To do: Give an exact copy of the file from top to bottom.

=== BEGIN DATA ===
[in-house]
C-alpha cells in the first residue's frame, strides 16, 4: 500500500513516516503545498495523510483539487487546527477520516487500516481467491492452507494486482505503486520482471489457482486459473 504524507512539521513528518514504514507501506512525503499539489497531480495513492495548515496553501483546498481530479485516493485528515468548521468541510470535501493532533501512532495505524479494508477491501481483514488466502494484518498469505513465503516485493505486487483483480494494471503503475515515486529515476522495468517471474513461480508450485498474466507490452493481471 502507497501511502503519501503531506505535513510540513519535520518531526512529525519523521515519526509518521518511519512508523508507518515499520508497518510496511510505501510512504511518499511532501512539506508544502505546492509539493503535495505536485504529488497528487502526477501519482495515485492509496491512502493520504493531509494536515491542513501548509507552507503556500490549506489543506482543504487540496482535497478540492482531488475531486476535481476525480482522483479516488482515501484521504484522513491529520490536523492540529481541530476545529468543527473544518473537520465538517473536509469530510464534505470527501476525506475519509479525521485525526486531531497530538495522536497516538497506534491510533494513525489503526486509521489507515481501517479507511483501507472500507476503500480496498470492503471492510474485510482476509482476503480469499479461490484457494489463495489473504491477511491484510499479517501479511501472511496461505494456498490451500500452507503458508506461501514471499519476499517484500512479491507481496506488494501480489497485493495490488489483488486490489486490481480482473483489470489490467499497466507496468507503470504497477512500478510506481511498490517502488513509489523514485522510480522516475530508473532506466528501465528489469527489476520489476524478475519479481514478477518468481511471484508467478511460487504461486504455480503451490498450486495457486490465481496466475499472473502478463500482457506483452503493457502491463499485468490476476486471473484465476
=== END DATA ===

[in-house]
C-alpha cells in the first residue's frame, strides 16, 4: 500500500513516516503545498495523510483539487487546527477520516487500516481467491492452507494486482505503486520482471489457482486459473 504524507512539521513528518514504514507501506512525503499539489497531480495513492495548515496553501483546498481530479485516493485528515468548521468541510470535501493532533501512532495505524479494508477491501481483514488466502494484518498469505513465503516485493505486487483483480494494471503503475515515486529515476522495468517471474513461480508450485498474466507490452493481471 502507497501511502503519501503531506505535513510540513519535520518531526512529525519523521515519526509518521518511519512508523508507518515499520508497518510496511510505501510512504511518499511532501512539506508544502505546492509539493503535495505536485504529488497528487502526477501519482495515485492509496491512502493520504493531509494536515491542513501548509507552507503556500490549506489543506482543504487540496482535497478540492482531488475531486476535481476525480482522483479516488482515501484521504484522513491529520490536523492540529481541530476545529468543527473544518473537520465538517473536509469530510464534505470527501476525506475519509479525521485525526486531531497530538495522536497516538497506534491510533494513525489503526486509521489507515481501517479507511483501507472500507476503500480496498470492503471492510474485510482476509482476503480469499479461490484457494489463495489473504491477511491484510499479517501479511501472511496461505494456498490451500500452507503458508506461501514471499519476499517484500512479491507481496506488494501480489497485493495490488489483488486490489486490481480482473483489470489490467499497466507496468507503470504497477512500478510506481511498490517502488513509489523514485522510480522516475530508473532506466528501465528489469527489476520489476524478475519479481514478477518468481511471484508467478511460487504461486504455480503451490498450486495457486490465481496466475499472473502478463500482457506483452503493457502491463499485468490476476486471473484465476